We don’t know much about the actual personalities of most Old Testament prophets, but God occasionally parts the curtains, permitting us to go behind the prophecies to meet the men themselves. So we see Moses agonising in prayer; Jeremiah protesting, ‘Lord, I don’t want to speak any more’; and Habakkuk wrestling over what is happening to his nation.
We’d expect the book of Jonah to follow a similar pattern: lots of emphasis on the prophet’s message with a few occasional glimpses of the man behind it. Not so here. The balance between ‘message and man’ is completely reversed. Jonah’s prophecy consists of eight words – half a Bible verse – and the rest of the four chapters unveil God’s work in Jonah’s life. The message, which the Ninevites eventually hear, represents only the tip of the iceberg. Action and attitudes outweigh words in this amazing drama.
Just too fantastic
Some people say that the story of Jonah must be a fable. ‘It can’t possibly be true,’ they declare. ‘The miracles are just too numerous and too incredible: the sudden storm; the fish swallowing Jonah; the prophet’s survival in its stomach; his exit onto dry ground; national repentance; the plant that springs up one day and dies the next. It’s all too much. Who could believe such a fantastic story?’
‘Maybe,’ they suggest, ‘it’s a parable, a learning aid concerning the people of Israel who disobeyed God and didn’t fulfil their calling to be a voice to the nations. God’s judgement came through Babylon, which swallowed Israel and, after seventy years, vomited it up onto dry ground.’ Such interpretations fall apart when you begin to investigate further. Myths don’t have fathers or addresses, and we read that Jonah was the son of Amittai (Jonah 1:1), that he came from Gath-hepher, and that he prophesied about the boundaries of Israel (2 Kings 14:25).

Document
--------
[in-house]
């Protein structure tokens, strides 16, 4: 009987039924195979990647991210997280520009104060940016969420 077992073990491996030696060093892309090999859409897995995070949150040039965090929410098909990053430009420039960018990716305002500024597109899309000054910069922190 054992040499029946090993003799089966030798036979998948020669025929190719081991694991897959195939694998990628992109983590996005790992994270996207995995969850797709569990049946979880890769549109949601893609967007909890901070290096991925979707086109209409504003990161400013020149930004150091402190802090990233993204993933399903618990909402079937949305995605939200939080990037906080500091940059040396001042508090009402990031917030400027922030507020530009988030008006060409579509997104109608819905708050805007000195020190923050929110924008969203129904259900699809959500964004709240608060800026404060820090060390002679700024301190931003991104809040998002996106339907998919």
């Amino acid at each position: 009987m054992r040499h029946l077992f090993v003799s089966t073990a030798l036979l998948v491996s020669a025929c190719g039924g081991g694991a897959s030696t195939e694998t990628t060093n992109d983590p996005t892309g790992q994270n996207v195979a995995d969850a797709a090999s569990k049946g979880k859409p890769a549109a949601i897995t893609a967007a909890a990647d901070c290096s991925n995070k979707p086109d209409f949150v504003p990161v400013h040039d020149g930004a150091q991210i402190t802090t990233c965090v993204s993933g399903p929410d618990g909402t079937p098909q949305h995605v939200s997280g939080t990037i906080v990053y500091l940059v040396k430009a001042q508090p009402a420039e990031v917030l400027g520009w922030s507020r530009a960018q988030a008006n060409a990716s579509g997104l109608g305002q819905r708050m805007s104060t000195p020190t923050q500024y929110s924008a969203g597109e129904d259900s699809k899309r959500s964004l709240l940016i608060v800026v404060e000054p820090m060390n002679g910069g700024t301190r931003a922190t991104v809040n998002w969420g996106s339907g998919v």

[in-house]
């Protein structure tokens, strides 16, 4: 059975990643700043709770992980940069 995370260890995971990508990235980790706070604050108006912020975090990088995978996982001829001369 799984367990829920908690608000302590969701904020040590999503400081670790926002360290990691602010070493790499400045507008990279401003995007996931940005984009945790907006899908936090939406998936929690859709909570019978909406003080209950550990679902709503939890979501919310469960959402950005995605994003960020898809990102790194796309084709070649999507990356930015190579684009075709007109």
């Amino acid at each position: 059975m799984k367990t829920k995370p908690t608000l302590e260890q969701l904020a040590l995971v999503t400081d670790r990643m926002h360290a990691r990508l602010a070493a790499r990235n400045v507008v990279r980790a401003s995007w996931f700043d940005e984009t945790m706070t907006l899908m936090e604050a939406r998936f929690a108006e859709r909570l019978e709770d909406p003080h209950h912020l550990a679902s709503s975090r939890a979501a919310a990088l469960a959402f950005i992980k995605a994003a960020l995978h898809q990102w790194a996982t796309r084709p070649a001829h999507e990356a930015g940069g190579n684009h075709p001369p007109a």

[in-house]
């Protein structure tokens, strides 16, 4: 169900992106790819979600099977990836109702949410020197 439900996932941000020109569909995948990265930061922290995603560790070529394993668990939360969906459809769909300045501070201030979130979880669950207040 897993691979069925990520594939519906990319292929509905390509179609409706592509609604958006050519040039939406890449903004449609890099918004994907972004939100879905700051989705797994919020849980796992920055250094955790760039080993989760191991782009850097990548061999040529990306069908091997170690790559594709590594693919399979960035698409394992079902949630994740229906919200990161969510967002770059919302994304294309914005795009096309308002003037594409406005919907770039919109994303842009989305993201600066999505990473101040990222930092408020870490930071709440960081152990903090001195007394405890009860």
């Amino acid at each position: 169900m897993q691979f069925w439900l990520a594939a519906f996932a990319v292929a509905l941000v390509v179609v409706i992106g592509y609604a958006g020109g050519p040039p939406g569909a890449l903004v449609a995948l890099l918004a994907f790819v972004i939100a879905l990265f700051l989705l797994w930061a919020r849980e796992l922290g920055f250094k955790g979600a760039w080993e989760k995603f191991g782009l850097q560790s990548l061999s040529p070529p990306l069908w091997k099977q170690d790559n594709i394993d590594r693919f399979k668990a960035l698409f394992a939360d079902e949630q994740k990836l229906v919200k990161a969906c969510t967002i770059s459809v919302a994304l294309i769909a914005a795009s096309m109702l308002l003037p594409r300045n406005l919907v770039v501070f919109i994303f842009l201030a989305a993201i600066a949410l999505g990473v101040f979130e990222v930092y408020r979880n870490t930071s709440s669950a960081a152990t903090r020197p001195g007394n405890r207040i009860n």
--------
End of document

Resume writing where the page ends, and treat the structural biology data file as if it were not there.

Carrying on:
Jesus himself made it perfectly clear that Jonah was a real person by referring to the prophet in the same context as the historical Queen of Sheba, who came ‘to listen to Solomon’s wisdom’ (Luke 11:31). Jesus also endorsed the prophet’s story by reminding his hearers that the men of Nineveh repented at the preaching of Jonah (Luke 11:32).
Gabriel came from heaven to tell us that ‘nothing is impossible with God,’ at whose command a virgin conceives; a blind man receives his sight; a rock produces water; the Red Sea parts; a storm is stilled; people are raised from the dead, and someone who is swallowed by a big fish lives to prophesy to a nation that repents and turns to God. As we follow Jonah’s story we’ll find that his very experiences contain a prophetic word for us today.
Don’t disturb me
Jonah lived at the time of Jeroboam II (2 Kings 14:25). During that king’s forty-one year reign Israel grew strong and prosperous. Indeed, no king after Solomon established such power as Jeroboam II, though he continued in the sins of Jeroboam I. In fact, Amos, the prophet who followed Jonah, prophesied against that whole generation for its greed and self-indulgence.
So life for Jonah must have been easygoing. A powerful king ruled over national prosperity. The nation’s borders were extending as Jonah had prophesied, but the people, rich and unrepentant, were still living sinfully. It was a dangerous time for a prophet: the temptation to settle down and simply enjoy everything must have been great.
Into this sleepy, complacent atmosphere the word of God suddenly came to Jonah: ‘Go to the great city of Nineveh’ (Jonah 1:2). All the other Old Testament prophets were called to remind Israel of its unique relationship with God and his law. Jonah, however, received an alarming and unparalleled command – ‘Go to the heathen.’
‘Jonah is the only Old Testament prophet with whom Jesus directly compared himself. Jesus obviously regarded Jonah’s experience and mission as of great significance. It is the more interesting, therefore, to recall that both Jesus and Jonah were “prophets of Galilee”. Jonah’s town, Gath-hepher, was only a few miles to the north of Nazareth, Jesus’ town. It was less than an hour’s walk away. Jesus must often have gone there. Perhaps even in his day the tomb of Jonah was pointed out there… Was it here that, in the days of his obscurity, Jesus began to meditate on the significance of Jonah and of his own mission?’
The New Bible Commentary Revised, IVP, Edited by D Guthrie, J A Motyer, A M Stibbs & D J Wiseman, 1975 pp. 747-748.